Like NYC, London or Tokyo, though some folks make a reasonable salary, much of what is earned goes into maintaining a roof over one’s head.

Geneva has ATTITUDE.

Those that have wealth are not at all shy about exhibiting that wealth in this town.

In conversation with residents of neighbouring Vaud Canton, Genevois are snob elitists.

Prosperous Genevois view Vaudois as poor backward bumpkins.

The locals view the costliness of Geneva as the fault of the foreigners amongst them, for if foreign companies and organisations did not spend fortunes to maintain the lifestyles of their resident representatives then local businesses would not have the audacity to charge such outrageous prices for their goods and services.

Each racial distinction or linguistic difference is viewed as a diminishment of Geneva’s traditional purity and the resulting competition for jobs and accommodation makes it difficult for the average native-born Genevois.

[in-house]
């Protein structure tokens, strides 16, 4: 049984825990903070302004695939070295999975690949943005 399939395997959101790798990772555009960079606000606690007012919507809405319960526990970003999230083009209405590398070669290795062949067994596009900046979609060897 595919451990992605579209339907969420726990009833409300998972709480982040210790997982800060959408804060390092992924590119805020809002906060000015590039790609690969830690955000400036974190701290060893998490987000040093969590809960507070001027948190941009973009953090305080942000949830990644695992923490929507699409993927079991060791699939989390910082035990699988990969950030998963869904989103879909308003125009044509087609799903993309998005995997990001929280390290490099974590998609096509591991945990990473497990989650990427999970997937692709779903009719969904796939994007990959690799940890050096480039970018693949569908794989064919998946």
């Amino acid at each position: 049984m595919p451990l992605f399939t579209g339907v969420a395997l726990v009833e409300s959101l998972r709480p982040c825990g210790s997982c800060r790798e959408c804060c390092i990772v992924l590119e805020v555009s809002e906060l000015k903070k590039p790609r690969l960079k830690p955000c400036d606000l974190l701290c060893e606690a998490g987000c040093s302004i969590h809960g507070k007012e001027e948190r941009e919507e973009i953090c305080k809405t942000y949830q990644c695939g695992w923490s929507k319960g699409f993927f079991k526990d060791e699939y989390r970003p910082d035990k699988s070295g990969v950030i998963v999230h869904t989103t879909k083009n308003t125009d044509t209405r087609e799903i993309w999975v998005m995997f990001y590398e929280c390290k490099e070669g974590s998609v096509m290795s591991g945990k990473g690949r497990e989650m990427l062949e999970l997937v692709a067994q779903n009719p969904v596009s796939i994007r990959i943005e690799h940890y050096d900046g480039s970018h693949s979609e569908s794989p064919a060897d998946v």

And much like Thurgau Canton despises its German neighbour and blames it for whatever misfortunes afflicting it, so do many Genevois blame France for its troubles.

The beautiful:


Mere words cannot fully capture how truly at home the heart feels when gazing out upon Lac Léman or meandering beside the Rhone River.

If one could afford it, how delightful a prospect it is to simply sit on the shores and absorb quietly the simple majesty of the waters.


The locals who have affluence dress affluently and are “dedicated followers of fashion”.

I saw many a man in suit and tie and many a woman richly attired.

Many a time I worried about whiplash as my head frequently spun about to view yet another and another cover magazine beauty walking the streets with a be-suited male companion.

In fairness to Genevois, when I compare the ladies of Lausanne to their Geneva counterparts Genevoises do appear more fashionable.

Comparing Genevoises to Lausanoises is like comparing peacocks to dowdy chickens!

(At least, in the minds of Genevoises…)

For myself, with eyes increasingly opening wider and wider with each encounter, Geneva still appeals to me, but whether opportunity will allow me to call Geneva my second Swiss home remains to be seen.

All I know for sure is that Geneva is much more to me than just one of the big nine cities of Switzerland.

For me, Geneva is…an experience.